Honor - My first experience of actually going to Europe was in 1998 going to Ars Electronica, which became the first meeting of Xchange. It was really the meeting that set up the net radio community as a community, as a group of people who collaborated across geographical boundaries, worked on projects despite where they lived, pooled the mutual strengths of individuals, and placed people in working environments because of their skills rather than their physical location. Some really important working collaborations came out of that. It really didn’t matter that we were working from Australia and our collaborators like Ljudmila or Backspace were in the UK and Slovenia. It was still very practical to be able to work collaboratively because of the internet, but that initial physical meeting was very important.

Zita - And yet the following year you did actually move to Europe. One of the utopian claims for the internet is that it allows communities to form regardless of geography. The net radio community illustrates that by its very nature, yet it’s often physical gatherings that become the significant moments in that community. Did you find that you needed that proximity after all?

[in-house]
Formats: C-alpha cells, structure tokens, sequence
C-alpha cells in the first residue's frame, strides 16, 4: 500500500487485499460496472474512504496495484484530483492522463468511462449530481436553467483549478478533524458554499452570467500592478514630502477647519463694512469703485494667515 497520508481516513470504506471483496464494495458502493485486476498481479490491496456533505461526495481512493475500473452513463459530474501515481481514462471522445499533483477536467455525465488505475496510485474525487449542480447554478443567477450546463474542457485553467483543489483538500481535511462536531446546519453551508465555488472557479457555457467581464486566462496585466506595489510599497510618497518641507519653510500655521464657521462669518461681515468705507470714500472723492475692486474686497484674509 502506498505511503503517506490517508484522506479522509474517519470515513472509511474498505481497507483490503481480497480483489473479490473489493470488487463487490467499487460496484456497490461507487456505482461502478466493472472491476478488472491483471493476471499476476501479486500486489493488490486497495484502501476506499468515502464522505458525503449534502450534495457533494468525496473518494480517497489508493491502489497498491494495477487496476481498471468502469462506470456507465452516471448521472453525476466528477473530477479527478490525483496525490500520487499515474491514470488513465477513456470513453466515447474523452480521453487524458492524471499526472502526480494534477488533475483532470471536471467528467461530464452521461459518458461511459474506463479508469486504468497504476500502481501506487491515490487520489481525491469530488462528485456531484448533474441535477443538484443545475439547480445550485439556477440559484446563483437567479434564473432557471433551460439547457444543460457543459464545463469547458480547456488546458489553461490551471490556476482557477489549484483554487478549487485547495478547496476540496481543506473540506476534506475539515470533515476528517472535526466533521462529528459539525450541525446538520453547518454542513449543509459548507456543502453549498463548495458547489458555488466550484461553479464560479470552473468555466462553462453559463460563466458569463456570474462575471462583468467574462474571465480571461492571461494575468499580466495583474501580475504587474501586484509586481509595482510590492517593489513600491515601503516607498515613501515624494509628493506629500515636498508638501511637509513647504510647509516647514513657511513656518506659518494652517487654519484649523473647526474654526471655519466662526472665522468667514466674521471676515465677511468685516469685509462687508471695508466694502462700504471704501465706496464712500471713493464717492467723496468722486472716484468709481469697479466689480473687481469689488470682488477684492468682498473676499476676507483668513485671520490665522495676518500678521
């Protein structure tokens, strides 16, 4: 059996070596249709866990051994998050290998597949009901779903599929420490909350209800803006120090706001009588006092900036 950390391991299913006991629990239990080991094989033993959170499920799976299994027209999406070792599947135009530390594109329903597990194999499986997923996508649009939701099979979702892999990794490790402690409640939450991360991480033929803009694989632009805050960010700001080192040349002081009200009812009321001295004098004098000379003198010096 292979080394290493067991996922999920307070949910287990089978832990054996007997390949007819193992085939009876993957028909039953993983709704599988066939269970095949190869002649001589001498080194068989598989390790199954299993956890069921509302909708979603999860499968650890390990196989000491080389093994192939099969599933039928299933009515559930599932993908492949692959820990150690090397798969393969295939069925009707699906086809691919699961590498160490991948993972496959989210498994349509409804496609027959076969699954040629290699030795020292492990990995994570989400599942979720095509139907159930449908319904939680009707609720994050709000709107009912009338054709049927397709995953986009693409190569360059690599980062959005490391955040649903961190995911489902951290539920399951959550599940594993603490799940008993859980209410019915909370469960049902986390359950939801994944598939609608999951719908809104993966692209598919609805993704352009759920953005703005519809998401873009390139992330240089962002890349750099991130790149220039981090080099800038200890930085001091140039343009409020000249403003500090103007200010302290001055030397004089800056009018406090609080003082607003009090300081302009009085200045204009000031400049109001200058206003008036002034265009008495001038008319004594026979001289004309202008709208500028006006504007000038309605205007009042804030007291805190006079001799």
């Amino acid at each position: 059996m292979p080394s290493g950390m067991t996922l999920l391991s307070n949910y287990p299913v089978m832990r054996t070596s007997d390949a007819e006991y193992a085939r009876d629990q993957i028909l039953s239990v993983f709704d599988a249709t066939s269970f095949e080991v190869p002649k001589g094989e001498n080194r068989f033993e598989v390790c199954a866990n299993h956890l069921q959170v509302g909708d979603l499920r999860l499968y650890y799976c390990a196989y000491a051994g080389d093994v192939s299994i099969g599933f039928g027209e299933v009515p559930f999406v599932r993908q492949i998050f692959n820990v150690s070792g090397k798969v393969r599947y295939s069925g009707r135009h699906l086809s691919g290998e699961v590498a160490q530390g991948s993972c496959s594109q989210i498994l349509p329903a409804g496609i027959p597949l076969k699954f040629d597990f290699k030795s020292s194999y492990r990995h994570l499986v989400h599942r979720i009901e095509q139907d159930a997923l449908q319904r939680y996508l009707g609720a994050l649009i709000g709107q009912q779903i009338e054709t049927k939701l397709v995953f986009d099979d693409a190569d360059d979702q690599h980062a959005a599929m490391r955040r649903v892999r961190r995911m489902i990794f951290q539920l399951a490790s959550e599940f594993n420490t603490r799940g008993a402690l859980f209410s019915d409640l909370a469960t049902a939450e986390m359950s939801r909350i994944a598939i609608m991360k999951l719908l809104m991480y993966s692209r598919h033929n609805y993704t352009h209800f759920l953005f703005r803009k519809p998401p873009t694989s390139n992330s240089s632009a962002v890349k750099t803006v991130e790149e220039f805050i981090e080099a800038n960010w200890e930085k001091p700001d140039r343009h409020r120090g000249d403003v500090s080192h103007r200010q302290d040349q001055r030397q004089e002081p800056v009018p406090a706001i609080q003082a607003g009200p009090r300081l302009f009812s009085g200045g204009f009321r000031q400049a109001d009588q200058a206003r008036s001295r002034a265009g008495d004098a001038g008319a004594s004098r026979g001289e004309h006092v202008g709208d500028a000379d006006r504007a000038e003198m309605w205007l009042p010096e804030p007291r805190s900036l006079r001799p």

Honor - We still didn’t feel that we were really able to extend ourselves there, it was a limited context in Adelaide, and we really did want to branch out a little bit. Through our recon missions we discovered that there were a lot of people living in Europe who were working on similar projects, experiencing similar problems and working in similar ways to us. So we shifted to Europe to be closer to the people who had become our consistent collaborators, to become closer to the context our work was most understood in.